SITE OFFICIEL DU SANCTUAIRE NOTRE-DAME DE PONTMAIN

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MAIS PRIEZ MES ENFANTS DIEU VOUS EXAUCERA EN PEU DE TEMPS ¤
MON FILS SE LAISSE TOUCHER

English , français

The witnesses


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Eugène BARBEDETTE


Victoire Barbedette had lost her first husband, Augustin Friteau, and their three small daughters in 1856 during a typhoid epidemic. Alone with her son Auguste, she got married again in 1857 to César Barbedette, known as “Bériot”. Two boys were born from this marriage.

Eugène was born in Pontmain on 4th November 1858. Like his brother, he was taught to pray from a very young age. It has to be remembered that at Pontmain the rosary was said each day in every household since the arrival of Father Michel Guérin. Manual work was also part of everyday life.
“As soon as we came back from school, all kinds of small tasks were waiting to be done at home. We had to turn the spinning wheel for our mother and for the servant, fray the old woollen rags, crush the gorse in the barn, slice up the beetroot and carrots to give the animals to eat. I remember that this work was quite hard.we never had time to be idle”(Eugène’s words).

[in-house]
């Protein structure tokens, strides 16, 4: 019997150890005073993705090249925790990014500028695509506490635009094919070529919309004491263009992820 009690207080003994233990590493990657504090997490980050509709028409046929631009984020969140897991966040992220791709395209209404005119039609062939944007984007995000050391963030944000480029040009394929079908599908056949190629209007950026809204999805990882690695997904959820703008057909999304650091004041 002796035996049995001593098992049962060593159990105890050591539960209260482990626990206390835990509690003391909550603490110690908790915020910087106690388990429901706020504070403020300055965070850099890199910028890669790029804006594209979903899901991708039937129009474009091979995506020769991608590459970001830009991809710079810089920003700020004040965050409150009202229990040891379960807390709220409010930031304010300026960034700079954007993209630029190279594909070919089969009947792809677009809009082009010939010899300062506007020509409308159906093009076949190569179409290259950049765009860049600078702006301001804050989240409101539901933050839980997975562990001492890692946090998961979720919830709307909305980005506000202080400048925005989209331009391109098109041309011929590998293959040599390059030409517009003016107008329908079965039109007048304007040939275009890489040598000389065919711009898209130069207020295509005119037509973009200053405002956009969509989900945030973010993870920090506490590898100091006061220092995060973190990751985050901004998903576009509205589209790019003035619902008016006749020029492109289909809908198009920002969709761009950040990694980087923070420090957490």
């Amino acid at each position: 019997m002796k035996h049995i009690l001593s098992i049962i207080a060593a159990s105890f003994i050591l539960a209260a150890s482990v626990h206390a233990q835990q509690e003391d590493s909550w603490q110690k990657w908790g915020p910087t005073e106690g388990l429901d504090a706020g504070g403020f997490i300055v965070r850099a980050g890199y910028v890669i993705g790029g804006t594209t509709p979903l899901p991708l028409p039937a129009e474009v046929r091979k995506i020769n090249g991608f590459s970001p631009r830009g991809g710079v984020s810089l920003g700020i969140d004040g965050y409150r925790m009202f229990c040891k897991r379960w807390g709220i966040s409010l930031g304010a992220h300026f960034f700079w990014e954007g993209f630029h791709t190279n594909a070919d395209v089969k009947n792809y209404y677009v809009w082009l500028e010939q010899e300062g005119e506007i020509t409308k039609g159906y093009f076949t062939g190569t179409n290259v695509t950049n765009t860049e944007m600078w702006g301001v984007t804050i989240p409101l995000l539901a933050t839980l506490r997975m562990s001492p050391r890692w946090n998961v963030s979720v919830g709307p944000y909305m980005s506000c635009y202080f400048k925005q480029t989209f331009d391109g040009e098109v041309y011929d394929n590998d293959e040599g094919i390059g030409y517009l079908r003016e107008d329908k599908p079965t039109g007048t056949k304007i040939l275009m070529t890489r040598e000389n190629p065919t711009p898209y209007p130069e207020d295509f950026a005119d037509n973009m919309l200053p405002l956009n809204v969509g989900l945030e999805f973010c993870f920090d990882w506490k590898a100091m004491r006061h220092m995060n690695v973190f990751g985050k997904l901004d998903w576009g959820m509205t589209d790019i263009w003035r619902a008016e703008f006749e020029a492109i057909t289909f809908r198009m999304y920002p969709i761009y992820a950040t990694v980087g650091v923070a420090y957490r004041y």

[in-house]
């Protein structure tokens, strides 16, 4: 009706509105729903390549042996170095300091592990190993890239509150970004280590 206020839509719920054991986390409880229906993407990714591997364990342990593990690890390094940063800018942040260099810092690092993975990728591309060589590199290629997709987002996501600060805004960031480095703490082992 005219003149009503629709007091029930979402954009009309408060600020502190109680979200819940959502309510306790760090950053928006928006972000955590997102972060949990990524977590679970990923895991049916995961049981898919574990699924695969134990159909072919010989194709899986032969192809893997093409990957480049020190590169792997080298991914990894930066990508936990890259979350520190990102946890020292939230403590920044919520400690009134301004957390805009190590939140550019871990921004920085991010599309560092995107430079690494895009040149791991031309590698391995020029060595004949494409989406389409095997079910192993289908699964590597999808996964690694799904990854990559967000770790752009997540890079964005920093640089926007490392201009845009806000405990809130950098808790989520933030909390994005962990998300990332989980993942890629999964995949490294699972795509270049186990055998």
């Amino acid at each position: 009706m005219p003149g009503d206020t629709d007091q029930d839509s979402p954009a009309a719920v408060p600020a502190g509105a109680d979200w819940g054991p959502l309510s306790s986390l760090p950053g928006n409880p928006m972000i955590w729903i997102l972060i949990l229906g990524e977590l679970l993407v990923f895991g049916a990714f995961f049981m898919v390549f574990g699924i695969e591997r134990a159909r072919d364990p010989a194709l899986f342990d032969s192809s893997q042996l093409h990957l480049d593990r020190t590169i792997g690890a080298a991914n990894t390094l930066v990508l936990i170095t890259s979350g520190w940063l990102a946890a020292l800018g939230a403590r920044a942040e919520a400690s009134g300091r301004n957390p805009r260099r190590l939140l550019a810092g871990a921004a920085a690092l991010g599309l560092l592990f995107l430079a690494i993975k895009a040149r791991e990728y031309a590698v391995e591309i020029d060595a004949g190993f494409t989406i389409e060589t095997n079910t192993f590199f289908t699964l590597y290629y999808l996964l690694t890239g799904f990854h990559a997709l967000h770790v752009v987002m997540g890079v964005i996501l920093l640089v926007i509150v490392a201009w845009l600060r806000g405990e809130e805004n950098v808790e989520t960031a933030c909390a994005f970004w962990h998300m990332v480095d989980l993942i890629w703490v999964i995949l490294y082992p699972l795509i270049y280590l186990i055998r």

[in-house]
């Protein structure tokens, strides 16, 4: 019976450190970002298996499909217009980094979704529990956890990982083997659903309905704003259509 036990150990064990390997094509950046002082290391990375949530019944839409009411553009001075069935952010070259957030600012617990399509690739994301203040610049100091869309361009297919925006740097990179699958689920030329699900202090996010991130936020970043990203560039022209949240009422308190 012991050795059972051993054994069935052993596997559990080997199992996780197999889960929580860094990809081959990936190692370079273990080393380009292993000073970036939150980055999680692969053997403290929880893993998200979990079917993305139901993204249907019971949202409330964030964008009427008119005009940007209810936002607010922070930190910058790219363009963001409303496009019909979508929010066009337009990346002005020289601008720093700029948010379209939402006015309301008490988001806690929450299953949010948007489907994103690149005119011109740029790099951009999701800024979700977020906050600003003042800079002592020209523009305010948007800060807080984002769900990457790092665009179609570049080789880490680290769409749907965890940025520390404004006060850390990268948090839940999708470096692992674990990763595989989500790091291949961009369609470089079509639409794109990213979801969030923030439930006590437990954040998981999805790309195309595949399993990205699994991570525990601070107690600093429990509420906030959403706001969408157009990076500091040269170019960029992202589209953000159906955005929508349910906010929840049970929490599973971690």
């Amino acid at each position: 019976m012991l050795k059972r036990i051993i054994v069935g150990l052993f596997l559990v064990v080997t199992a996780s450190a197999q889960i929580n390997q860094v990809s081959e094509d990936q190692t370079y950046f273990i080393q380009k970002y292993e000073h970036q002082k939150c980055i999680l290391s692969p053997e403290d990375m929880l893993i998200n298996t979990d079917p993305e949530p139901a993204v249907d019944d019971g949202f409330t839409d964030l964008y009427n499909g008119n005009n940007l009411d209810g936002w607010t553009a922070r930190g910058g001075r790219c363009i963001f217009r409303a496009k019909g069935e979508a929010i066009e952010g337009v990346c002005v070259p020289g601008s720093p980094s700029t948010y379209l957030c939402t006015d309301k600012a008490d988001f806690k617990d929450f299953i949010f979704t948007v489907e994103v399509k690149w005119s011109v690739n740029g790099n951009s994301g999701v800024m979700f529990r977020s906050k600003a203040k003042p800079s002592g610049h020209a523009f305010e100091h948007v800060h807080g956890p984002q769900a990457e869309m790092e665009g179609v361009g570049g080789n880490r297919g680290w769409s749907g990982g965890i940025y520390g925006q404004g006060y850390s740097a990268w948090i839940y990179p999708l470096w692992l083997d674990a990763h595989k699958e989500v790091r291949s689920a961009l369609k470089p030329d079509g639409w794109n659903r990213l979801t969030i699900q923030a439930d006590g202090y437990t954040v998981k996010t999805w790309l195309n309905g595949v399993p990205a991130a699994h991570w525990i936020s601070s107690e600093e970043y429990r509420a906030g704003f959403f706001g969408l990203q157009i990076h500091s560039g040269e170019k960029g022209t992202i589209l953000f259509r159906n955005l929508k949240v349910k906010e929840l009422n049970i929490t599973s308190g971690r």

On the morning of 17th January 1871, after working with his father, because he had to replace his elder brother Auguste who had gone off to join the war, Eugène went to church to pray and serve Mass before going to school. In the evening he went back to the barn to work when, going outside to “see what the weather was like”, he was the first to see the Beautiful Lady.

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Joseph BARBEDETTE


Joseph was born on 20th November 1860. He was of a happier, more cheerful disposition than his brother. Like his brother, he had been brought up by Victoire to pray and to work. The upbringing that Victoire gave her children was quite usual at that time. It was the mother who was in charge of bringing up the children. It was not that the father took no interest in his children, but he was busy with his work in the fields whereas the mother stayed at home. He was only brought in as a last resort in cases which were judged by the mother to be sufficiently serious (“I’m going to tell your father”).

The usual punishment was a ‘tok’, (a word used in the Mayenne to mean a smack). Slapping was reserved for the small rebels in the towns. In the country, a ‘tok’ was usually given. The word expresses very well what it meant. It was the noise that the gesture made on the cheek of the guilty party. Victoire was known to give ‘toks’ hard and often.

Joseph had slept in the barn with Eugène as they were used to doing. Their father had woken them up early, they had worked, eaten their morning soup and then gone to church where they said their morning prayer and then walked the Way of the Cross (this was to fulfil a promise which Eugène had made to Auguste to ensure that he would come back safe and sound from the war) before serving Mass.

“Oh ! The beautiful Lady ! How lovely she is”. It was with these words that Joseph greeted the apparition when he came out of the barn just after his brother.